Garfield Building | Los Angeles Conservancy
Garfield Building
Photo by Annie Laskey/L.A. Conservancy

Garfield Building

Originally built for the Sun Realty Company, this twelve-story structure gracefully combines Art Deco geometry and the floral swirl of the Art Nouveau style. The cream terra cotta-clad exterior steps back at the third floor, creating a U-shaped plan for the upper stories. Crowning the building is a small, square tower. Stylized floral reliefs accent the spandrels in the vertical window strips, while sun patterns grace the lower stories.

At street level, the peaked wrought iron entrance canopy is a reconstruction for the original. Its underside is inlaid with a bright marble sunburst that echoes the terrazzo sidewalk below. Floral and grapevine patterns decorate the open grillwork above the entrance. The lobby (currently closed to the public) exudes an atmosphere of unrestrained luxury. The room is graced with polished Benedict nickel fittings, elegant display cases and Gothic-style chandeliers in tones of gold and silver. The walls and floors of the lobby are clad in alternating bands of black and purple shades of antique marble and the twenty-foot lobby ceiling has a low bas relief pattern in plaster.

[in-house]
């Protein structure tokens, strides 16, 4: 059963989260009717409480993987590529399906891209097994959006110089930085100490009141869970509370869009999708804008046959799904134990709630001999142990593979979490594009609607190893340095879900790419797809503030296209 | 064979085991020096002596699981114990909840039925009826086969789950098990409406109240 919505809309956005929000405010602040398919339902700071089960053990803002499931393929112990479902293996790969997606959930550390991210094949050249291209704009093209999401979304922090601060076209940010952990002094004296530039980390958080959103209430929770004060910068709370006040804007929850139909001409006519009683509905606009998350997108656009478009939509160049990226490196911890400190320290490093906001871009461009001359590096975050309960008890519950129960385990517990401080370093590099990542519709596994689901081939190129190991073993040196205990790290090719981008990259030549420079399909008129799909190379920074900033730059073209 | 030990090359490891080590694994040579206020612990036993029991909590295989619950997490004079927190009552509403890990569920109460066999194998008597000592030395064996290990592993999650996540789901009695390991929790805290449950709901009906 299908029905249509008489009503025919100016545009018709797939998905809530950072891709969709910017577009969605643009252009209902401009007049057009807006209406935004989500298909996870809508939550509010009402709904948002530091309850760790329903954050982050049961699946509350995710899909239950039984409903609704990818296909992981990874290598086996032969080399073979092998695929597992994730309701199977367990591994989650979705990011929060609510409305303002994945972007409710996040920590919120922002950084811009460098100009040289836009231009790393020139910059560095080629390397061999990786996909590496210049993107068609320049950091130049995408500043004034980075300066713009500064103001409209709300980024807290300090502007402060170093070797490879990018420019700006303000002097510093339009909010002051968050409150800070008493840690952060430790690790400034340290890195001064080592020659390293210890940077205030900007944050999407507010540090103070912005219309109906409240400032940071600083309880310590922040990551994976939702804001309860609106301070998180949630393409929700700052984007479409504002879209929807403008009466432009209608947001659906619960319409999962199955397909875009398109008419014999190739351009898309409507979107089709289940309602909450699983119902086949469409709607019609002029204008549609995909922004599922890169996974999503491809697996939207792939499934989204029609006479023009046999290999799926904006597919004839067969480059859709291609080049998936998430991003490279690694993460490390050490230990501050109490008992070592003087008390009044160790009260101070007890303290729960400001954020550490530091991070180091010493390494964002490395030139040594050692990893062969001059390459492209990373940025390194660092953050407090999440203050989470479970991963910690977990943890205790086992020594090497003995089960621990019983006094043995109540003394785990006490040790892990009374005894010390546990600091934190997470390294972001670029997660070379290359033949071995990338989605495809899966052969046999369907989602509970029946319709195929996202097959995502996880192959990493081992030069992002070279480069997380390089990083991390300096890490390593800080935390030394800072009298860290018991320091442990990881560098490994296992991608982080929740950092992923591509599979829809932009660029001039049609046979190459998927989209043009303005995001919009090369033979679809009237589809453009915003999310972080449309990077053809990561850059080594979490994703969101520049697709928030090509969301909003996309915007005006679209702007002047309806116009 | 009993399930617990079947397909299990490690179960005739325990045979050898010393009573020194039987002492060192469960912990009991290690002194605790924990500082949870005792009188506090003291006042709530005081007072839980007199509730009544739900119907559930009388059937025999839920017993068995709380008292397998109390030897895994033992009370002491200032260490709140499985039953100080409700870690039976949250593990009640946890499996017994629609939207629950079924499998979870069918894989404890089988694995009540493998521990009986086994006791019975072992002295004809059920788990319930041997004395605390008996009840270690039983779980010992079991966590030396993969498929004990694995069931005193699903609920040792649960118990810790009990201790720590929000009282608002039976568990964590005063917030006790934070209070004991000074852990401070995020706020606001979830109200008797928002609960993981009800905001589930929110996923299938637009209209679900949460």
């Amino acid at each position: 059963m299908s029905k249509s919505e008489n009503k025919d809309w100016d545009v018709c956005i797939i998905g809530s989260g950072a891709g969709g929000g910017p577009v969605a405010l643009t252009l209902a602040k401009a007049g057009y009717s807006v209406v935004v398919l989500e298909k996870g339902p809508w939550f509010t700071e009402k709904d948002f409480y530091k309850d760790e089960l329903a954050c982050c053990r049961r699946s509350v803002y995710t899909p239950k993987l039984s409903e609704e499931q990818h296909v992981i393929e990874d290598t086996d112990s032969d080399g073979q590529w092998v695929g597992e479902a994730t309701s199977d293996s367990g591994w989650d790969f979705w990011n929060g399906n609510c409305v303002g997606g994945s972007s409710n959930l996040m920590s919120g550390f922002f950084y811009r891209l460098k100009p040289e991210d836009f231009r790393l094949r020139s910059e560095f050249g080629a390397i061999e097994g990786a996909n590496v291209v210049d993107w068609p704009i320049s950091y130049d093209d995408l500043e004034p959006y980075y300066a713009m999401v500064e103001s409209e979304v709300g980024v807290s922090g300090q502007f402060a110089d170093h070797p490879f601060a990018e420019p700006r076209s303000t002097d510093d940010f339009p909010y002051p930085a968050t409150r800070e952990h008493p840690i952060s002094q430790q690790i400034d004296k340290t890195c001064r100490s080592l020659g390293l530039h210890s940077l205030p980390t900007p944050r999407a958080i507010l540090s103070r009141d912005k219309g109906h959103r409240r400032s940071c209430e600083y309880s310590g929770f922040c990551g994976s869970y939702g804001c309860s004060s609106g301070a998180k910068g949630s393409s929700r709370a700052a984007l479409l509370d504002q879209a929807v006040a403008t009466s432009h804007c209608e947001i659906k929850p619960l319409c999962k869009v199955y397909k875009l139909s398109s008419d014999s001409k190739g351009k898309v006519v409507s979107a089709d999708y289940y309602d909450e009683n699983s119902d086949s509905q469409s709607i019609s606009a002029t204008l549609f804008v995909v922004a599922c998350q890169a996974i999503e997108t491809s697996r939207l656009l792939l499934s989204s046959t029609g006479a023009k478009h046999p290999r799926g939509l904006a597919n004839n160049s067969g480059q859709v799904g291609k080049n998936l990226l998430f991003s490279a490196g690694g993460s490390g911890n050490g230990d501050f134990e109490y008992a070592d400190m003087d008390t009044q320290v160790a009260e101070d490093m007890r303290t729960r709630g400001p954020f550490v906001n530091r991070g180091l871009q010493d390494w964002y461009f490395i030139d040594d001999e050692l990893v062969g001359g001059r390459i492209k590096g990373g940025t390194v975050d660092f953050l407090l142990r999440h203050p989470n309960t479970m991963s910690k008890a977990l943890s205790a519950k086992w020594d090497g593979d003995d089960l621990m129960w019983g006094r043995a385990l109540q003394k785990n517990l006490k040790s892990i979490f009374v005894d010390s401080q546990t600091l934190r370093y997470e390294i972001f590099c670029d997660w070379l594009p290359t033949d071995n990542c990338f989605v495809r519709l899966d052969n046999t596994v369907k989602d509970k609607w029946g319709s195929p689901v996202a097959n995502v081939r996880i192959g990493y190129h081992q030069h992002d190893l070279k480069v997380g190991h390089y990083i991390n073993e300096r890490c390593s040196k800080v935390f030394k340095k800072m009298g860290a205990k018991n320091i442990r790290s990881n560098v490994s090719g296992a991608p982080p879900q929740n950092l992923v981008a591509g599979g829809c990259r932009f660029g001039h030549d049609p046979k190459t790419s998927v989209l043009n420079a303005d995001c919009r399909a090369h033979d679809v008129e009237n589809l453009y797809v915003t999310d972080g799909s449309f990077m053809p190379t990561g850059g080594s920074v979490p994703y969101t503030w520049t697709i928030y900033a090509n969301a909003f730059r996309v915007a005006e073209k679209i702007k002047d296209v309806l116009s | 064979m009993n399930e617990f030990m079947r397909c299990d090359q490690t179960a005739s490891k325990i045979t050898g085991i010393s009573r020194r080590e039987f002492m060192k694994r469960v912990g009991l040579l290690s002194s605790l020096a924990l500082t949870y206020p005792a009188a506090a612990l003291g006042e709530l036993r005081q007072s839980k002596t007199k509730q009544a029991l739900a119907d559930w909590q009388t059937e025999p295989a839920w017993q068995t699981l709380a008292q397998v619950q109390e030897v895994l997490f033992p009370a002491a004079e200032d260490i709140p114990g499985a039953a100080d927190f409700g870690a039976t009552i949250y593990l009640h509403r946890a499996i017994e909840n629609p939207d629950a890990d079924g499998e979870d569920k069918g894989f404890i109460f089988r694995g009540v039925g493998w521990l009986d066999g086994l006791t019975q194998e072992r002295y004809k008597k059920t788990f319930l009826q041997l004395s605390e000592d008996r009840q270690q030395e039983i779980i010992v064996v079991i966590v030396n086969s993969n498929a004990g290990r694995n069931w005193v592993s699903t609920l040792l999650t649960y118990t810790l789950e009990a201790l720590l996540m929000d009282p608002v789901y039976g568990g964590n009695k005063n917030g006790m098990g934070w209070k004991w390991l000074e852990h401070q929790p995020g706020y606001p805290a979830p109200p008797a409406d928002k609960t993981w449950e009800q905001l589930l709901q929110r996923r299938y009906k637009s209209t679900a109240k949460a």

Photo by Laura Dominguez/L.A. Conservancy

Crossroads of the World

Completed in 1936, Crossroads of the World was one of the first outdoor shopping centers in the country.
Photo by Adrian Scott Fine/L.A. Conservancy

Jordan High School

Boasting five structures from the school's earliest period, between 1925 and 1927, each seismically retrofitted and renovated with a unifying PWA Moderne style following the 1933 Long Beach earthquake.
Photo from L.A. Conservancy archives

Santa Anita Park

Santa Anita Park greatly contributed to the advancement of California's thoroughbred racing industry, though it would later become infamous as the site of the largest Assembly Center for Japanese American internment during World War II.